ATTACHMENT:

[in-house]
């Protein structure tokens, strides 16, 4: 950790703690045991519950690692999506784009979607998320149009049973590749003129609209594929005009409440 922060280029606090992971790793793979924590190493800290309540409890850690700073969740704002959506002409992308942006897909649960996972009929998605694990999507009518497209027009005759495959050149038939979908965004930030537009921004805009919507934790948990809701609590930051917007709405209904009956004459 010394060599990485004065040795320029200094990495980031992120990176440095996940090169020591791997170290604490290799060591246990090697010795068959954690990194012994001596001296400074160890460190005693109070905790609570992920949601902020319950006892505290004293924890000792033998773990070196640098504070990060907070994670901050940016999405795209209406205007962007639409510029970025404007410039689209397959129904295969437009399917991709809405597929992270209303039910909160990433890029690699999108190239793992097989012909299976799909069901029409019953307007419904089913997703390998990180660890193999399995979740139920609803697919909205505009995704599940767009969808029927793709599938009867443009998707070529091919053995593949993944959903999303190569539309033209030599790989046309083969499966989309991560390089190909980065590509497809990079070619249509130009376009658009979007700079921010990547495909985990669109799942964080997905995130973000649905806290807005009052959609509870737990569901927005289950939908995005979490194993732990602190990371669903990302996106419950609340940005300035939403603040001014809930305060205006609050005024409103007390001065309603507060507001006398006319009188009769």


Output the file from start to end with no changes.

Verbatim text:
[in-house]
């Protein structure tokens, strides 16, 4: 950790703690045991519950690692999506784009979607998320149009049973590749003129609209594929005009409440 922060280029606090992971790793793979924590190493800290309540409890850690700073969740704002959506002409992308942006897909649960996972009929998605694990999507009518497209027009005759495959050149038939979908965004930030537009921004805009919507934790948990809701609590930051917007709405209904009956004459 010394060599990485004065040795320029200094990495980031992120990176440095996940090169020591791997170290604490290799060591246990090697010795068959954690990194012994001596001296400074160890460190005693109070905790609570992920949601902020319950006892505290004293924890000792033998773990070196640098504070990060907070994670901050940016999405795209209406205007962007639409510029970025404007410039689209397959129904295969437009399917991709809405597929992270209303039910909160990433890029690699999108190239793992097989012909299976799909069901029409019953307007419904089913997703390998990180660890193999399995979740139920609803697919909205505009995704599940767009969808029927793709599938009867443009998707070529091919053995593949993944959903999303190569539309033209030599790989046309083969499966989309991560390089190909980065590509497809990079070619249509130009376009658009979007700079921010990547495909985990669109799942964080997905995130973000649905806290807005009052959609509870737990569901927005289950939908995005979490194993732990602190990371669903990302996106419950609340940005300035939403603040001014809930305060205006609050005024409103007390001065309603507060507001006398006319009188009769």